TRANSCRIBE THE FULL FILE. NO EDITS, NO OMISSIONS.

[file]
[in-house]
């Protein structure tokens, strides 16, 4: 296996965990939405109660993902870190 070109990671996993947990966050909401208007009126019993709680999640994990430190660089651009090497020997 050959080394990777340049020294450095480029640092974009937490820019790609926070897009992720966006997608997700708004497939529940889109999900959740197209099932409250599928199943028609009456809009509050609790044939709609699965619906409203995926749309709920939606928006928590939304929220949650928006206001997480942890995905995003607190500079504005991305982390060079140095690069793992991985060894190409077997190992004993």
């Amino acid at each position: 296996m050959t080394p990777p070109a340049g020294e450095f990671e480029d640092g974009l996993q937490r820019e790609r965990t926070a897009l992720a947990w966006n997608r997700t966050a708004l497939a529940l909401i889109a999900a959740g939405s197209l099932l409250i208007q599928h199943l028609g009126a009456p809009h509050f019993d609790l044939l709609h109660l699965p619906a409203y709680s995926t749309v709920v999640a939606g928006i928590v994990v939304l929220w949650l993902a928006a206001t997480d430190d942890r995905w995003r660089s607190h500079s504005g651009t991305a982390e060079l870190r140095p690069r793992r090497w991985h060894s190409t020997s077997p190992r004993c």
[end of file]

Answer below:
[in-house]
């Protein structure tokens, strides 16, 4: 296996965990939405109660993902870190 070109990671996993947990966050909401208007009126019993709680999640994990430190660089651009090497020997 050959080394990777340049020294450095480029640092974009937490820019790609926070897009992720966006997608997700708004497939529940889109999900959740197209099932409250599928199943028609009456809009509050609790044939709609699965619906409203995926749309709920939606928006928590939304929220949650928006206001997480942890995905995003607190500079504005991305982390060079140095690069793992991985060894190409077997190992004993």
């Amino acid at each position: 296996m050959t080394p990777p070109a340049g020294e450095f990671e480029d640092g974009l996993q937490r820019e790609r965990t926070a897009l992720a947990w966006n997608r997700t966050a708004l497939a529940l909401i889109a999900a959740g939405s197209l099932l409250i208007q599928h199943l028609g009126a009456p809009h509050f019993d609790l044939l709609h109660l699965p619906a409203y709680s995926t749309v709920v999640a939606g928006i928590v994990v939304l929220w949650l993902a928006a206001t997480d430190d942890r995905w995003r660089s607190h500079s504005g651009t991305a982390e060079l870190r140095p690069r793992r090497w991985h060894s190409t020997s077997p190992r004993c």